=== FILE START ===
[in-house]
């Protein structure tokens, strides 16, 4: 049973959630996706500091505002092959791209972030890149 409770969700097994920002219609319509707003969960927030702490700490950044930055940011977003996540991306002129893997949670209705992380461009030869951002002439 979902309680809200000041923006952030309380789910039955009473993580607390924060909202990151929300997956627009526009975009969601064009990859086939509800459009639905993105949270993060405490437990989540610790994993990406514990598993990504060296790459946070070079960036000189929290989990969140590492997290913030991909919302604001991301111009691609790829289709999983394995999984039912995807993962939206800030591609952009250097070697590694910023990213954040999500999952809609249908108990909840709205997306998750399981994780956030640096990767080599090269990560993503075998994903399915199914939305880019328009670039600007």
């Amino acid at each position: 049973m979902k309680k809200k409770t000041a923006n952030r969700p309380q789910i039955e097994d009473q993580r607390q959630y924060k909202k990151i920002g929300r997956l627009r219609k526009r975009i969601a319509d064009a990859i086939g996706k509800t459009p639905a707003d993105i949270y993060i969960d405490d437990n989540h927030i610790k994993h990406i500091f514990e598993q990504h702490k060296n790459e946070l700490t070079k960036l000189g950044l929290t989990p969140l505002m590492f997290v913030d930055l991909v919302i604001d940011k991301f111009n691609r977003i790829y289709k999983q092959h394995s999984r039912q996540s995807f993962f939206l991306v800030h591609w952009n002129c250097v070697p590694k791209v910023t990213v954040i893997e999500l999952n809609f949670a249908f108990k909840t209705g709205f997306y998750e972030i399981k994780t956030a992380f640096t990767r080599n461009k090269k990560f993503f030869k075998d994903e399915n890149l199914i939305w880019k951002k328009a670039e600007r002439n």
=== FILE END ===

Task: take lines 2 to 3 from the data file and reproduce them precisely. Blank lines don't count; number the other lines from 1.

């Protein structure tokens, strides 16, 4: 049973959630996706500091505002092959791209972030890149 409770969700097994920002219609319509707003969960927030702490700490950044930055940011977003996540991306002129893997949670209705992380461009030869951002002439 979902309680809200000041923006952030309380789910039955009473993580607390924060909202990151929300997956627009526009975009969601064009990859086939509800459009639905993105949270993060405490437990989540610790994993990406514990598993990504060296790459946070070079960036000189929290989990969140590492997290913030991909919302604001991301111009691609790829289709999983394995999984039912995807993962939206800030591609952009250097070697590694910023990213954040999500999952809609249908108990909840709205997306998750399981994780956030640096990767080599090269990560993503075998994903399915199914939305880019328009670039600007």
């Amino acid at each position: 049973m979902k309680k809200k409770t000041a923006n952030r969700p309380q789910i039955e097994d009473q993580r607390q959630y924060k909202k990151i920002g929300r997956l627009r219609k526009r975009i969601a319509d064009a990859i086939g996706k509800t459009p639905a707003d993105i949270y993060i969960d405490d437990n989540h927030i610790k994993h990406i500091f514990e598993q990504h702490k060296n790459e946070l700490t070079k960036l000189g950044l929290t989990p969140l505002m590492f997290v913030d930055l991909v919302i604001d940011k991301f111009n691609r977003i790829y289709k999983q092959h394995s999984r039912q996540s995807f993962f939206l991306v800030h591609w952009n002129c250097v070697p590694k791209v910023t990213v954040i893997e999500l999952n809609f949670a249908f108990k909840t209705g709205f997306y998750e972030i399981k994780t956030a992380f640096t990767r080599n461009k090269k990560f993503f030869k075998d994903e399915n890149l199914i939305w880019k951002k328009a670039e600007r002439n």